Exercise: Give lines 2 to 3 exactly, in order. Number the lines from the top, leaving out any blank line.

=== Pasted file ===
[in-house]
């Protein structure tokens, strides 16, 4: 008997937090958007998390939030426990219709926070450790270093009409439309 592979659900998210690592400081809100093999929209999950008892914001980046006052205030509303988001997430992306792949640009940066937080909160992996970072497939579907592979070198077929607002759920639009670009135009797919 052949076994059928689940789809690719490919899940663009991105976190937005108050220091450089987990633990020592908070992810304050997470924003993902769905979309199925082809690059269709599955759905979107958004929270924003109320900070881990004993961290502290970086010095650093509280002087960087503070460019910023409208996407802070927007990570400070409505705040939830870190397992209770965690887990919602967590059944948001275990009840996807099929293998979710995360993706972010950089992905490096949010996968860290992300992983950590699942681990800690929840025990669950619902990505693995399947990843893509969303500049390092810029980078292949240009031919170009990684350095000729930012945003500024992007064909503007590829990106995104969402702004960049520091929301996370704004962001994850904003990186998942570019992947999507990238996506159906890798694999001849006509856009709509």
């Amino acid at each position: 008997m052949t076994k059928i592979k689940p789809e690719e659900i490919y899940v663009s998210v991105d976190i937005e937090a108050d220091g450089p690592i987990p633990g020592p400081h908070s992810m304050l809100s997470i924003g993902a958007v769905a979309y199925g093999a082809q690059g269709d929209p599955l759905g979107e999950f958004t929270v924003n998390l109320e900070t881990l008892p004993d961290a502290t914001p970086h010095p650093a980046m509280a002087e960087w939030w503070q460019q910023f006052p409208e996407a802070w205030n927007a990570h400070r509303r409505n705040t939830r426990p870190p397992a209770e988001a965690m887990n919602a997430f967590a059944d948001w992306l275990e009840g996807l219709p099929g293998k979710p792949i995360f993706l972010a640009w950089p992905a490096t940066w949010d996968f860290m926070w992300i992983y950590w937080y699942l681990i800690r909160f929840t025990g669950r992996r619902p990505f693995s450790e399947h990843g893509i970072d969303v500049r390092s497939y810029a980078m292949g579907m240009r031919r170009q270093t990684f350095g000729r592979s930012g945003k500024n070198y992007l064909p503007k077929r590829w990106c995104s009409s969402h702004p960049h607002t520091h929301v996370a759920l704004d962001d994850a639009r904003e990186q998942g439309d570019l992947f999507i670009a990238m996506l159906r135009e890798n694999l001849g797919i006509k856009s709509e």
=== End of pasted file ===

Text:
């Protein structure tokens, strides 16, 4: 008997937090958007998390939030426990219709926070450790270093009409439309 592979659900998210690592400081809100093999929209999950008892914001980046006052205030509303988001997430992306792949640009940066937080909160992996970072497939579907592979070198077929607002759920639009670009135009797919 052949076994059928689940789809690719490919899940663009991105976190937005108050220091450089987990633990020592908070992810304050997470924003993902769905979309199925082809690059269709599955759905979107958004929270924003109320900070881990004993961290502290970086010095650093509280002087960087503070460019910023409208996407802070927007990570400070409505705040939830870190397992209770965690887990919602967590059944948001275990009840996807099929293998979710995360993706972010950089992905490096949010996968860290992300992983950590699942681990800690929840025990669950619902990505693995399947990843893509969303500049390092810029980078292949240009031919170009990684350095000729930012945003500024992007064909503007590829990106995104969402702004960049520091929301996370704004962001994850904003990186998942570019992947999507990238996506159906890798694999001849006509856009709509």
């Amino acid at each position: 008997m052949t076994k059928i592979k689940p789809e690719e659900i490919y899940v663009s998210v991105d976190i937005e937090a108050d220091g450089p690592i987990p633990g020592p400081h908070s992810m304050l809100s997470i924003g993902a958007v769905a979309y199925g093999a082809q690059g269709d929209p599955l759905g979107e999950f958004t929270v924003n998390l109320e900070t881990l008892p004993d961290a502290t914001p970086h010095p650093a980046m509280a002087e960087w939030w503070q460019q910023f006052p409208e996407a802070w205030n927007a990570h400070r509303r409505n705040t939830r426990p870190p397992a209770e988001a965690m887990n919602a997430f967590a059944d948001w992306l275990e009840g996807l219709p099929g293998k979710p792949i995360f993706l972010a640009w950089p992905a490096t940066w949010d996968f860290m926070w992300i992983y950590w937080y699942l681990i800690r909160f929840t025990g669950r992996r619902p990505f693995s450790e399947h990843g893509i970072d969303v500049r390092s497939y810029a980078m292949g579907m240009r031919r170009q270093t990684f350095g000729r592979s930012g945003k500024n070198y992007l064909p503007k077929r590829w990106c995104s009409s969402h702004p960049h607002t520091h929301v996370a759920l704004d962001d994850a639009r904003e990186q998942g439309d570019l992947f999507i670009a990238m996506l159906r135009e890798n694999l001849g797919i006509k856009s709509e």